You’ve done it. You’ve successfully completed the Risk Type Compass assessment and found out where you are positioned within the Compass. After a brief IM conversation with your team about their RTC location, what comes next?
Understanding your Risk Type – a new perspective to self-awareness
Decision-making styles vary considerably from person to person and prove to be one of our most defining and consequential characteristics. Risk Type influences the way we plan holidays, manage our finances, cross roads and choose recreational activities. Being aware of one’s decision-making style, it’s strengths and limitations, enables us to take personal responsibility for the quality of our decisions and shine a light on our unique biases. Self-awareness and understanding enable us to manage our approach, to:
1. Make decisions that play to our strengths
2. Know when to seek the opinions of those who take a different stance
3. Work on the areas which don’t come naturally and rebalance our decision making
Team cohesion and empathy
A healthy decision-making team benefits from a diversity of viewpoints. Positivity and optimism may fuel unwarranted overconfidence. Caution and pessimism risk making group decisions unduly risk averse. And neither may reflect the opinions of the Carefree, Deliberate or Excitable Risk Types – but all have a contribution to make. A diverse team in which mutual respect ensures everyone has a voice is more likely to be effective. A balanced, inclusive and respectful decision-making dynamic facilitates the team in:
1. Being alert to the pitfalls of impulsive, inconsistent, inflexible, or overcautious tendencies
2. Tuning in to complementary or conflicting aspects of the risk dispositions around you
3. Encouraging greater awareness of team dynamics, cohesion, and effectiveness
4. Maximising the team’s talents and continuously building its resilience
Cognitive diversity avoids groupthink
The extreme variability amongst individual risk dispositions is easily masked by the courtesies, social skills and unquestioning interpersonal tolerance. These niceties may ‘bottle’ resentment and potentially drive conflicting views underground. In such an environment the benefits of diversity are ‘managed’ rather than ‘exploited’ to fuel an effective and fully risk aware style of decision making. Contrived agreement within a team may be comfortable and seem reassuring but doesn’t ‘stress test’ ideas, or capture the creative energy of diverse minds hammering out carefully constructed decisions.
(Read more about cognitive diversity in the boardroom).
Adopting a personality-based Risk Type language for development and coaching
A Risk Type approach to coaching aims to develop the self-awareness necessary to allow us to take personal responsibility – managing the risk-related aspects of our personality to the greatest effect. Adopting this ‘Risk Type Taxonomy’ provides a coherent intuitive language that facilitates constructive and respectful dialogue between team members.
Coaching aims for each Risk Type will be very different. Every Risk Type has both advantages and disadvantages. No one Risk Type, or individual, ‘has it all’. Like the specialist roles of members of a sports team; the diversity of talent combines most effectively when they share a common goal, support each other and ‘play for the team’. To maximise their effectiveness, every team member has to know their strengths and their limitations and to respect the talents that other participants bring with them.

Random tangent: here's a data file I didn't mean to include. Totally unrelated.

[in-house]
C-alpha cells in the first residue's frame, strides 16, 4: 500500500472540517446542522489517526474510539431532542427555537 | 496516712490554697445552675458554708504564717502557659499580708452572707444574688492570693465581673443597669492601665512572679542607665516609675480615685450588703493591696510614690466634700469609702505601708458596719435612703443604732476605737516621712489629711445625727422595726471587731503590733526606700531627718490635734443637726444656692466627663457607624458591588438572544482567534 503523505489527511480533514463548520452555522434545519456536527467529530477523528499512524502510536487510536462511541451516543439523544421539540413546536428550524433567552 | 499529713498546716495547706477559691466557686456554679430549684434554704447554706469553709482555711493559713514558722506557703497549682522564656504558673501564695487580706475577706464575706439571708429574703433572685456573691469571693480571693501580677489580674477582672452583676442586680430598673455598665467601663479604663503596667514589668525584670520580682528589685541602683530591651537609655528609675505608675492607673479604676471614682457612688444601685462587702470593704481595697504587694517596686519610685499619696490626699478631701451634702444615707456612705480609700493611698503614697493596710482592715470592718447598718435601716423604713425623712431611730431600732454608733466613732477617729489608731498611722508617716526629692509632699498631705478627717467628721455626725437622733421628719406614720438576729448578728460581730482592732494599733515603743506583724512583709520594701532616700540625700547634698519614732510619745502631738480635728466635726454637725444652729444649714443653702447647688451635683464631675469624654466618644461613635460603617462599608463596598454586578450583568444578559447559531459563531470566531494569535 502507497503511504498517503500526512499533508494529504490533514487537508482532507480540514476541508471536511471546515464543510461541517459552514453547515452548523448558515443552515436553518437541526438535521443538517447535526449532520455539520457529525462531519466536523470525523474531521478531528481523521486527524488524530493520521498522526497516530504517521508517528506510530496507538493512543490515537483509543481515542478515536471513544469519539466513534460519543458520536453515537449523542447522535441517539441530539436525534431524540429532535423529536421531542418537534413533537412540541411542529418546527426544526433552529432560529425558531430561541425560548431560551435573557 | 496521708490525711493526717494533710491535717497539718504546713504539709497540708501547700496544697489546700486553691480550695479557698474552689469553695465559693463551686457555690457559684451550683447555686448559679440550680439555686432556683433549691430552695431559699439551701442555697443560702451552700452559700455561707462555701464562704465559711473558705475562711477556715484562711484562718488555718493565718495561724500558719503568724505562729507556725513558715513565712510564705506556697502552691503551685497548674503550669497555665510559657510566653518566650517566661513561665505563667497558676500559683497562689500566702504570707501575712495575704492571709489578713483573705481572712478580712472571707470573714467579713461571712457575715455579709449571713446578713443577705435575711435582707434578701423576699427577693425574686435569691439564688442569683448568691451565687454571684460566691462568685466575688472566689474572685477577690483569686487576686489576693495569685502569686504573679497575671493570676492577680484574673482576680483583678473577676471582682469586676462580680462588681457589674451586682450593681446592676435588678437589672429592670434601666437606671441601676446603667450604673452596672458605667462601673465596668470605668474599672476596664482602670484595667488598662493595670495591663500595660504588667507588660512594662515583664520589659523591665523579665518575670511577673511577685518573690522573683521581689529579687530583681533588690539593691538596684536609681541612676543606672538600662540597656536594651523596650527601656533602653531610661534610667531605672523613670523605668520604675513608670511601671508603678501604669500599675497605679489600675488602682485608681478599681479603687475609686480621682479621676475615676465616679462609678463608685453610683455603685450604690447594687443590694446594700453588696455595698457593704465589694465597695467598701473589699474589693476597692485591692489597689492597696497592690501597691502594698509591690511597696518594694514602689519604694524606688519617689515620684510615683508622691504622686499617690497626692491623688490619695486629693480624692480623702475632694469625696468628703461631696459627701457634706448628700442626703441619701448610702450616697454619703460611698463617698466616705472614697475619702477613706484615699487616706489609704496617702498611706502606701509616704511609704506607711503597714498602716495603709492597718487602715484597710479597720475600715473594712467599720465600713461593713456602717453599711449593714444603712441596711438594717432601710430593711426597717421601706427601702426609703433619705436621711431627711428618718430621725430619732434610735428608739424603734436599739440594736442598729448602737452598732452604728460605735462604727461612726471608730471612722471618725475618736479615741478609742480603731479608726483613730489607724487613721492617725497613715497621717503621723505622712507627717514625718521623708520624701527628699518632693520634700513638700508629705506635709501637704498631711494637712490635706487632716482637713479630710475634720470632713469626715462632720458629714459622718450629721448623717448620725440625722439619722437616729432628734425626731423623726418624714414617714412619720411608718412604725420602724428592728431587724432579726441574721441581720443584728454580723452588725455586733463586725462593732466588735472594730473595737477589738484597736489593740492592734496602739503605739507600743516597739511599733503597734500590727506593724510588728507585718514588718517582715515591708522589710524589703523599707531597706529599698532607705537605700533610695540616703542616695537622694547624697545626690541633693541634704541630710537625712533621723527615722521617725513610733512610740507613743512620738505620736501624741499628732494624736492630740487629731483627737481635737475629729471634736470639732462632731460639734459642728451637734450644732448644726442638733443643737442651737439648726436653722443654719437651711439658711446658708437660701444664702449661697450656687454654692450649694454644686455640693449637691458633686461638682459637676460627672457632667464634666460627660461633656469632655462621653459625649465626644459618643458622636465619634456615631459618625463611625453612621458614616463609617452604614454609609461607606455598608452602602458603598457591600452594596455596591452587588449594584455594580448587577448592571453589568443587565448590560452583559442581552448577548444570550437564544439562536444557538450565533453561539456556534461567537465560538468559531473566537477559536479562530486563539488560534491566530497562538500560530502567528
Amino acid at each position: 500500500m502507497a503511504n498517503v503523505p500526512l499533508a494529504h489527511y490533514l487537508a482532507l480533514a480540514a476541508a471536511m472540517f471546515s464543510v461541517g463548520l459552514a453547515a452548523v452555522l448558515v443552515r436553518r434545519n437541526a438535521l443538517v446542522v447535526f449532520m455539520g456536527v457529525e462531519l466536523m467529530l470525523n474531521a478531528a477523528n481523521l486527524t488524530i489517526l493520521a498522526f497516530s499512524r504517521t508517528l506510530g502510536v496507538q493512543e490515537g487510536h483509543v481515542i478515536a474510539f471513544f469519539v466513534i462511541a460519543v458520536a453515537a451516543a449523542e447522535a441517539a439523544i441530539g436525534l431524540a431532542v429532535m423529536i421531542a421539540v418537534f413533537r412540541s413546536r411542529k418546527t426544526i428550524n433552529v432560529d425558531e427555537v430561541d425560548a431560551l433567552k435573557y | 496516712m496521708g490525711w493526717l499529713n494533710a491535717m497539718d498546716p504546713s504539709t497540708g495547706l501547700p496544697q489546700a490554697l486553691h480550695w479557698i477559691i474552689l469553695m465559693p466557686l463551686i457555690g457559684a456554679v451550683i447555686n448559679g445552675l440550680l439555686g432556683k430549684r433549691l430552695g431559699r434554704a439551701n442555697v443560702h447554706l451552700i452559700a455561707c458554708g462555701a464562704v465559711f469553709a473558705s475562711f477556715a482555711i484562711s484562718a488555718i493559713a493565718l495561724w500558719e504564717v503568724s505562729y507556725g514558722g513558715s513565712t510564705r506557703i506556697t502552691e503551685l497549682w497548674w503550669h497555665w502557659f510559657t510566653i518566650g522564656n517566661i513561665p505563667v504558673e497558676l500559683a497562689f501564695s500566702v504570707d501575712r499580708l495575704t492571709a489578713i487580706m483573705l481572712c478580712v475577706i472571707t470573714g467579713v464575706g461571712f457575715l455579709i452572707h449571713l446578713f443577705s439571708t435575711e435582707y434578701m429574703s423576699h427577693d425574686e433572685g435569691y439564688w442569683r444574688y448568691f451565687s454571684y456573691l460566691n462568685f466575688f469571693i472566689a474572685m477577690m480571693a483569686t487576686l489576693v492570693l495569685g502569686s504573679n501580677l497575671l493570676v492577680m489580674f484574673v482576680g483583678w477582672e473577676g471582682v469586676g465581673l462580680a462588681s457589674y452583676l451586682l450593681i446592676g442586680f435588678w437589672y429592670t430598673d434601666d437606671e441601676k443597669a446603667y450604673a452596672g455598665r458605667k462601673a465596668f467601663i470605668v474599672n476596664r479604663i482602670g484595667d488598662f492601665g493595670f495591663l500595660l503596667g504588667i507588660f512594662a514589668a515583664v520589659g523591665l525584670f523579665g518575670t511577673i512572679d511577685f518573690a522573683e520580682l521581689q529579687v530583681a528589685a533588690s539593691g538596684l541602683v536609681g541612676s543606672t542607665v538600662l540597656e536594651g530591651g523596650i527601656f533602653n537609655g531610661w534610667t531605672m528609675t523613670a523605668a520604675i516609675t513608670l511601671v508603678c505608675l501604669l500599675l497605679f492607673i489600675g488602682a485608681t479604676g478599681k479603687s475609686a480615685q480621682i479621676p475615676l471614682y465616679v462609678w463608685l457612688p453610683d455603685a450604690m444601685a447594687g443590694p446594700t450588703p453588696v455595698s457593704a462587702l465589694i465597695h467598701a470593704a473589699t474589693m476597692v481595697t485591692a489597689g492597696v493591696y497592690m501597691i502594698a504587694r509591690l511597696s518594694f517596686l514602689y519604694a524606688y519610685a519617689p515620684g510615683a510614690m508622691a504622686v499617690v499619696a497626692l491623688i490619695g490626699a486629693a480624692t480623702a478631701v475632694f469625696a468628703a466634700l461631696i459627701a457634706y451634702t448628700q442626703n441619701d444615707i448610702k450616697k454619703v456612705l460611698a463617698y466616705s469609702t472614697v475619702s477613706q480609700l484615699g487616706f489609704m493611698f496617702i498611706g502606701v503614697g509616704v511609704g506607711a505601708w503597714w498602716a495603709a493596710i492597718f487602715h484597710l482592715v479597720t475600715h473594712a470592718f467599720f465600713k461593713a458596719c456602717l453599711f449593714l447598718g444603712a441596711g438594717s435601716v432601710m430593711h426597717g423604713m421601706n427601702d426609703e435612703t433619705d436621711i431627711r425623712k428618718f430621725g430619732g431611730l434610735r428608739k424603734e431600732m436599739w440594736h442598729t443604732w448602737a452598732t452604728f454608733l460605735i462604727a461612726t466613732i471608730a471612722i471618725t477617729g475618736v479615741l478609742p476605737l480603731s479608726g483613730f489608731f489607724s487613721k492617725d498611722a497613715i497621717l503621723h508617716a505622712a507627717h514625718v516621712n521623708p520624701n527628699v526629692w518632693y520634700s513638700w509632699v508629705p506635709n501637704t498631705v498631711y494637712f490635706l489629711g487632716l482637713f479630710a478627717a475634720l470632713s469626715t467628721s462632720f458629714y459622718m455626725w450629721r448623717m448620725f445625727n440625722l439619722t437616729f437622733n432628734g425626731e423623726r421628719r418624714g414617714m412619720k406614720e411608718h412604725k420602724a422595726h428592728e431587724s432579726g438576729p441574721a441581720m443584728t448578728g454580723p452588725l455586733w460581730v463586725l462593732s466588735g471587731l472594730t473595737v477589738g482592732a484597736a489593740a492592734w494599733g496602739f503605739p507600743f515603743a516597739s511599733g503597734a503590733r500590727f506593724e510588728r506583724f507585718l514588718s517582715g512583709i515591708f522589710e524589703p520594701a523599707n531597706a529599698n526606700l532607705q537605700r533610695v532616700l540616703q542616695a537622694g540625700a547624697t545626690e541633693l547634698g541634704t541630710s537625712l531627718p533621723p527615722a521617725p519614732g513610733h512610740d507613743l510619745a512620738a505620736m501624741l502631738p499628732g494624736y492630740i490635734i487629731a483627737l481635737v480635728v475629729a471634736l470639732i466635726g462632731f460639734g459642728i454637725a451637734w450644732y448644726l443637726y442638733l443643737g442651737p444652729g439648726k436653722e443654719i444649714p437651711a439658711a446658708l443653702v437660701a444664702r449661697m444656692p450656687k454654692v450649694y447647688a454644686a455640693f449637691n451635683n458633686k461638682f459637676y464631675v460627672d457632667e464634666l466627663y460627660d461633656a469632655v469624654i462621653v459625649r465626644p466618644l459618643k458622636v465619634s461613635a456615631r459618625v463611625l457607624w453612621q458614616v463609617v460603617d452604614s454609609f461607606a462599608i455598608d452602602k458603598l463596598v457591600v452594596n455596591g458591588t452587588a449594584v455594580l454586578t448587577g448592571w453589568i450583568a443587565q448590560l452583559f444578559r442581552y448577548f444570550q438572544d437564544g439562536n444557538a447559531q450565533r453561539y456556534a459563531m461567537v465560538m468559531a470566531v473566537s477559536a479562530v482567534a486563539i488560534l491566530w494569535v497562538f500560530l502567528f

Support for organisational change strategy
Given the uncertainty that characterises this fast-changing world, continuing success and survival are not to be secured by any ‘business as usual’ approach. Successful management of change is the biggest challenge faced by any organisation, any enterprise. Change and innovation are essential to keep organisations on a positive trajectory. Leadership strategy and policy implementation needs to be in touch with the challenges and stresses faced by the employees that will be required to deliver. Effective change depends upon employee trust and engagement to avoid the ‘flight’ of staff and loss of talent triggered by uncertainty and its associated insecurities.
Our research into Risk Type and resistance to change offers insight into the challenges ahead. The Risk Landscape locates and maps the prevalence of Risk Types within the team structure of departments, divisions or entire organisations. Anticipating where possible resistance is most likely and managing this effectively will protect employee wellbeing and support business initiatives.
This same research has demonstrated that the Risk Types that fall towards the top of the compass are significantly more likely to be resistant to change. Being more risk-averse on both RTC dimensions, feelings of uncertainty and of lack of control can knock them off balance, meaning that they fear risk and the prospect of the unknown.
Understanding the risk personality of employees helps organisations to navigate, and innovate, through today’s climate of unprecedented disruption. Whether as individuals, teams or organisations – the high resolution of the Risk Type Compass assessment can create a perspective that steers organisations through the decisions they face at many levels – enabling them to recognise and maximise on the insights of their teams, their committees and their board.
And as Michael Mazaar, Senior Political Scientist at the RAND Corporation, quotes ‘Risk failures are mostly attributable to human factors’.
If you’d like to discuss the many ways the Risk Type Compass can support your workplace, or for details of our consultancy services, please get in touch!